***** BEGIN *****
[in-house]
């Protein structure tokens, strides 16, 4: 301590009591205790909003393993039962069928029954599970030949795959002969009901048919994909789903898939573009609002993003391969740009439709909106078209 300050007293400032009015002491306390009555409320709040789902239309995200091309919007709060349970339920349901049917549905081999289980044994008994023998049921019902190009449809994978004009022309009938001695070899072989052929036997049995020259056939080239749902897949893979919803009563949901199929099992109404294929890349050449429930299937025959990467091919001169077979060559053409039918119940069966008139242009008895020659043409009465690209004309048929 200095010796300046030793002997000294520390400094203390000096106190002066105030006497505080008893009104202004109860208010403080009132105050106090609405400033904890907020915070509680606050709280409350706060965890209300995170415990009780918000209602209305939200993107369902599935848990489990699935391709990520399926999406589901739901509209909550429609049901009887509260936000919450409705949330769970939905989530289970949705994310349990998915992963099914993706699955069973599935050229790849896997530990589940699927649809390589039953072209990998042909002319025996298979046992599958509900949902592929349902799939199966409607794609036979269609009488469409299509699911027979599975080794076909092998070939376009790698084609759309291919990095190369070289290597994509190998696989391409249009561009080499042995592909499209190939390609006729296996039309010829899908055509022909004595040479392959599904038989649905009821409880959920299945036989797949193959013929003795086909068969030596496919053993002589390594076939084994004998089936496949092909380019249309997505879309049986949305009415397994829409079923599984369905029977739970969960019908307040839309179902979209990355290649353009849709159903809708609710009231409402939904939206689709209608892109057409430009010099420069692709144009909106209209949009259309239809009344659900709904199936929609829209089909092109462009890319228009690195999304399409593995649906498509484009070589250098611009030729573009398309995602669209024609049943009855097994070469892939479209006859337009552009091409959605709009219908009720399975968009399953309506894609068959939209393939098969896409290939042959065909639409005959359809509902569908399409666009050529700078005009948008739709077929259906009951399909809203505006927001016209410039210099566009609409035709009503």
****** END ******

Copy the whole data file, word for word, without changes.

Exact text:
[in-house]
């Protein structure tokens, strides 16, 4: 301590009591205790909003393993039962069928029954599970030949795959002969009901048919994909789903898939573009609002993003391969740009439709909106078209 300050007293400032009015002491306390009555409320709040789902239309995200091309919007709060349970339920349901049917549905081999289980044994008994023998049921019902190009449809994978004009022309009938001695070899072989052929036997049995020259056939080239749902897949893979919803009563949901199929099992109404294929890349050449429930299937025959990467091919001169077979060559053409039918119940069966008139242009008895020659043409009465690209004309048929 200095010796300046030793002997000294520390400094203390000096106190002066105030006497505080008893009104202004109860208010403080009132105050106090609405400033904890907020915070509680606050709280409350706060965890209300995170415990009780918000209602209305939200993107369902599935848990489990699935391709990520399926999406589901739901509209909550429609049901009887509260936000919450409705949330769970939905989530289970949705994310349990998915992963099914993706699955069973599935050229790849896997530990589940699927649809390589039953072209990998042909002319025996298979046992599958509900949902592929349902799939199966409607794609036979269609009488469409299509699911027979599975080794076909092998070939376009790698084609759309291919990095190369070289290597994509190998696989391409249009561009080499042995592909499209190939390609006729296996039309010829899908055509022909004595040479392959599904038989649905009821409880959920299945036989797949193959013929003795086909068969030596496919053993002589390594076939084994004998089936496949092909380019249309997505879309049986949305009415397994829409079923599984369905029977739970969960019908307040839309179902979209990355290649353009849709159903809708609710009231409402939904939206689709209608892109057409430009010099420069692709144009909106209209949009259309239809009344659900709904199936929609829209089909092109462009890319228009690195999304399409593995649906498509484009070589250098611009030729573009398309995602669209024609049943009855097994070469892939479209006859337009552009091409959605709009219908009720399975968009399953309506894609068959939209393939098969896409290939042959065909639409005959359809509902569908399409666009050529700078005009948008739709077929259906009951399909809203505006927001016209410039210099566009609409035709009503």